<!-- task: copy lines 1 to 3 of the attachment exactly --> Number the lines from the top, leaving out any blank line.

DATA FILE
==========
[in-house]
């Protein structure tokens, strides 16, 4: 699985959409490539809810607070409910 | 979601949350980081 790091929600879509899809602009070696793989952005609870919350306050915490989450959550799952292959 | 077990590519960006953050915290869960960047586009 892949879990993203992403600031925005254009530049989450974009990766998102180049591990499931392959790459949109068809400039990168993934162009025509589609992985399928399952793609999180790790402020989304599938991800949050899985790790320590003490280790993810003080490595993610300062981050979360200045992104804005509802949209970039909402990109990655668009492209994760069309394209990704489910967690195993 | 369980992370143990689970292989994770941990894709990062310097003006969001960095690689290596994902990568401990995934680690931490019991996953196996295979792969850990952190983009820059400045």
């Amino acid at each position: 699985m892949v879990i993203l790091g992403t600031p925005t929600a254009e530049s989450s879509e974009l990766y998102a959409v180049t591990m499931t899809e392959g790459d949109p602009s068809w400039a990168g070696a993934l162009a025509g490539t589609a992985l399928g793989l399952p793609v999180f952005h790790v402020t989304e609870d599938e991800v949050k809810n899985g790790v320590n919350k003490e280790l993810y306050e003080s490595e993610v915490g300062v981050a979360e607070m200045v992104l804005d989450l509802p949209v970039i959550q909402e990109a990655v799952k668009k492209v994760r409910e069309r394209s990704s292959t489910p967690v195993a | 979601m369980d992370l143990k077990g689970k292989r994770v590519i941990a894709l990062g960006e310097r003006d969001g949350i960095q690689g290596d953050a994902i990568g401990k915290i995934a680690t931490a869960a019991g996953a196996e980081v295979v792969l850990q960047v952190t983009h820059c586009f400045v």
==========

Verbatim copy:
[in-house]
């Protein structure tokens, strides 16, 4: 699985959409490539809810607070409910 | 979601949350980081 790091929600879509899809602009070696793989952005609870919350306050915490989450959550799952292959 | 077990590519960006953050915290869960960047586009 892949879990993203992403600031925005254009530049989450974009990766998102180049591990499931392959790459949109068809400039990168993934162009025509589609992985399928399952793609999180790790402020989304599938991800949050899985790790320590003490280790993810003080490595993610300062981050979360200045992104804005509802949209970039909402990109990655668009492209994760069309394209990704489910967690195993 | 369980992370143990689970292989994770941990894709990062310097003006969001960095690689290596994902990568401990995934680690931490019991996953196996295979792969850990952190983009820059400045």
């Amino acid at each position: 699985m892949v879990i993203l790091g992403t600031p925005t929600a254009e530049s989450s879509e974009l990766y998102a959409v180049t591990m499931t899809e392959g790459d949109p602009s068809w400039a990168g070696a993934l162009a025509g490539t589609a992985l399928g793989l399952p793609v999180f952005h790790v402020t989304e609870d599938e991800v949050k809810n899985g790790v320590n919350k003490e280790l993810y306050e003080s490595e993610v915490g300062v981050a979360e607070m200045v992104l804005d989450l509802p949209v970039i959550q909402e990109a990655v799952k668009k492209v994760r409910e069309r394209s990704s292959t489910p967690v195993a | 979601m369980d992370l143990k077990g689970k292989r994770v590519i941990a894709l990062g960006e310097r003006d969001g949350i960095q690689g290596d953050a994902i990568g401990k915290i995934a680690t931490a869960a019991g996953a196996e980081v295979v792969l850990q960047v952190t983009h820059c586009f400045v």